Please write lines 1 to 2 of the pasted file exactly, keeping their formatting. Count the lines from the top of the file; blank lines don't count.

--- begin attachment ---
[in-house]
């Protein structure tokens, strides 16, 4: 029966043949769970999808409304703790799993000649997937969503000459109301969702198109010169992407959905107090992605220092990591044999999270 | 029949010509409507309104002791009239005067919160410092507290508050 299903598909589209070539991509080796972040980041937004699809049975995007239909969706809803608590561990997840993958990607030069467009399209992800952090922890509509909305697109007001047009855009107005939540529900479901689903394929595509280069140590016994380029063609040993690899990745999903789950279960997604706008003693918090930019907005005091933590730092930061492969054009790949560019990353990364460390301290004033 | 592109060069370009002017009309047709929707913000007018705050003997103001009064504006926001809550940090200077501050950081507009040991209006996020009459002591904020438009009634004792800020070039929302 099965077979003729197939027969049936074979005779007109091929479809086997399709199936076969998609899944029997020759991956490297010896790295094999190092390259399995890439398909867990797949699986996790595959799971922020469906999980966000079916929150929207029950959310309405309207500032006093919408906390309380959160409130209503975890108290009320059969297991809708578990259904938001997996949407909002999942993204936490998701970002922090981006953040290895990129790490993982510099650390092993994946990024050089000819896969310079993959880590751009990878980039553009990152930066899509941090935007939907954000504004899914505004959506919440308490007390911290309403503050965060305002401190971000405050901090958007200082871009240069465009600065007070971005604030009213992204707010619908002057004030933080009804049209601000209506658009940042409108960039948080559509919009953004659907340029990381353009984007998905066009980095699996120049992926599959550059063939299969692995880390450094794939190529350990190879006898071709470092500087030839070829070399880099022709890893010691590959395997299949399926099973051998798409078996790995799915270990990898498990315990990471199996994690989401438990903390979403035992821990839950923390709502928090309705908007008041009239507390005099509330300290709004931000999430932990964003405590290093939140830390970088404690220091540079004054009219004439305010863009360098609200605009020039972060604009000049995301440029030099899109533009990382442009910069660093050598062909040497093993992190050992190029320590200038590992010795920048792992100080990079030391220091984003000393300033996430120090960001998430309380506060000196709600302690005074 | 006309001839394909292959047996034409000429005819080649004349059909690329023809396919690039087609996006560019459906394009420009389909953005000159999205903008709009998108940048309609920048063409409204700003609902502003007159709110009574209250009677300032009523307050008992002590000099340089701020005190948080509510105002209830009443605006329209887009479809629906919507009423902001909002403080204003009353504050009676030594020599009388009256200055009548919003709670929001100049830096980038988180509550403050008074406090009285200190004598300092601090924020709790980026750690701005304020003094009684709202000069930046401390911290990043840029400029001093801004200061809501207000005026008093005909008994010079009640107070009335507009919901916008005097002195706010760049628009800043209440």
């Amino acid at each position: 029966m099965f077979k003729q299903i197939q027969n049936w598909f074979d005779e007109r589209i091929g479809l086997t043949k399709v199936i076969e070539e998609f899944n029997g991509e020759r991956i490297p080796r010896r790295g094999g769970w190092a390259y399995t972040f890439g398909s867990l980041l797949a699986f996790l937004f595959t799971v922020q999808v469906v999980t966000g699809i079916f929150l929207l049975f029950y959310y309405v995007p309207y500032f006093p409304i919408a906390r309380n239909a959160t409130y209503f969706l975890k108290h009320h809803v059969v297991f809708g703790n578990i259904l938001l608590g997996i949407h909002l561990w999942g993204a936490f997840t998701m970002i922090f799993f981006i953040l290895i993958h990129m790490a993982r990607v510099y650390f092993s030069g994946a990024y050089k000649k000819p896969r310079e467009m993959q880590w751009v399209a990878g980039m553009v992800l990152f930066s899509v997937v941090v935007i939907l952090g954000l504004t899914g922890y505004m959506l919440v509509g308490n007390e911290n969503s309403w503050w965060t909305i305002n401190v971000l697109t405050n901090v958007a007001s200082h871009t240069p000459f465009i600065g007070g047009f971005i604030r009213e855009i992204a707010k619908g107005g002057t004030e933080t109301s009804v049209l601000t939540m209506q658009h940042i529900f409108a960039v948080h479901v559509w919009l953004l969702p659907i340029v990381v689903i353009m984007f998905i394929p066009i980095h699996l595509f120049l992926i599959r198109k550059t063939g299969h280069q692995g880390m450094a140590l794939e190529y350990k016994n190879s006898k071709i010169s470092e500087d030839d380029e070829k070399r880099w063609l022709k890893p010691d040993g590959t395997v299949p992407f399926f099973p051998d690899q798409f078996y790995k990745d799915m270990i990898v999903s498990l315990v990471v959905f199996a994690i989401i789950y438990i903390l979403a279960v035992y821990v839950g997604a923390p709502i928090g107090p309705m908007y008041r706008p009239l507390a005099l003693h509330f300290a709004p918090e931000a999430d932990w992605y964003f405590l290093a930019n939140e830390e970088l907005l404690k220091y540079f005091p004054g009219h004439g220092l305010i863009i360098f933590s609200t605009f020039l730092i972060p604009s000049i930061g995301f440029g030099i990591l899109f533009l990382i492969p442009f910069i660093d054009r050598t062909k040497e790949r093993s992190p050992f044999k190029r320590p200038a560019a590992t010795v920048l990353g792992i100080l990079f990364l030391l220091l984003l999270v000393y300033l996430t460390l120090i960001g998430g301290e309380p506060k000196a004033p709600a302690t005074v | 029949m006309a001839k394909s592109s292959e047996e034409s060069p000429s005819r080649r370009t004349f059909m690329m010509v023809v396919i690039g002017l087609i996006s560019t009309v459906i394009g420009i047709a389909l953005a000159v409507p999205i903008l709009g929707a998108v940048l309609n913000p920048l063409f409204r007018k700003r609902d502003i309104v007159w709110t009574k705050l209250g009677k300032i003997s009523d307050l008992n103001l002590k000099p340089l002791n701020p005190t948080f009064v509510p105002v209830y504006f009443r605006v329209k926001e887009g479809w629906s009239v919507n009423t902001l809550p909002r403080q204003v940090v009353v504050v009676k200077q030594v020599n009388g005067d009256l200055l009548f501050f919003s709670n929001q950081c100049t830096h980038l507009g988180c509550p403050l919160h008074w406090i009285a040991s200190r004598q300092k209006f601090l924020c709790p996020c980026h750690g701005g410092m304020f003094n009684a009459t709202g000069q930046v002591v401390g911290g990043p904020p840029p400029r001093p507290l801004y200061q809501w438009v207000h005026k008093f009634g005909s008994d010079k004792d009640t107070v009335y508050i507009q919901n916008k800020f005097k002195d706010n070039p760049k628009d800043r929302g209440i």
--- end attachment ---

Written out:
[in-house]
């Protein structure tokens, strides 16, 4: 029966043949769970999808409304703790799993000649997937969503000459109301969702198109010169992407959905107090992605220092990591044999999270 | 029949010509409507309104002791009239005067919160410092507290508050 299903598909589209070539991509080796972040980041937004699809049975995007239909969706809803608590561990997840993958990607030069467009399209992800952090922890509509909305697109007001047009855009107005939540529900479901689903394929595509280069140590016994380029063609040993690899990745999903789950279960997604706008003693918090930019907005005091933590730092930061492969054009790949560019990353990364460390301290004033 | 592109060069370009002017009309047709929707913000007018705050003997103001009064504006926001809550940090200077501050950081507009040991209006996020009459002591904020438009009634004792800020070039929302 099965077979003729197939027969049936074979005779007109091929479809086997399709199936076969998609899944029997020759991956490297010896790295094999190092390259399995890439398909867990797949699986996790595959799971922020469906999980966000079916929150929207029950959310309405309207500032006093919408906390309380959160409130209503975890108290009320059969297991809708578990259904938001997996949407909002999942993204936490998701970002922090981006953040290895990129790490993982510099650390092993994946990024050089000819896969310079993959880590751009990878980039553009990152930066899509941090935007939907954000504004899914505004959506919440308490007390911290309403503050965060305002401190971000405050901090958007200082871009240069465009600065007070971005604030009213992204707010619908002057004030933080009804049209601000209506658009940042409108960039948080559509919009953004659907340029990381353009984007998905066009980095699996120049992926599959550059063939299969692995880390450094794939190529350990190879006898071709470092500087030839070829070399880099022709890893010691590959395997299949399926099973051998798409078996790995799915270990990898498990315990990471199996994690989401438990903390979403035992821990839950923390709502928090309705908007008041009239507390005099509330300290709004931000999430932990964003405590290093939140830390970088404690220091540079004054009219004439305010863009360098609200605009020039972060604009000049995301440029030099899109533009990382442009910069660093050598062909040497093993992190050992190029320590200038590992010795920048792992100080990079030391220091984003000393300033996430120090960001998430309380506060000196709600302690005074 | 006309001839394909292959047996034409000429005819080649004349059909690329023809396919690039087609996006560019459906394009420009389909953005000159999205903008709009998108940048309609920048063409409204700003609902502003007159709110009574209250009677300032009523307050008992002590000099340089701020005190948080509510105002209830009443605006329209887009479809629906919507009423902001909002403080204003009353504050009676030594020599009388009256200055009548919003709670929001100049830096980038988180509550403050008074406090009285200190004598300092601090924020709790980026750690701005304020003094009684709202000069930046401390911290990043840029400029001093801004200061809501207000005026008093005909008994010079009640107070009335507009919901916008005097002195706010760049628009800043209440």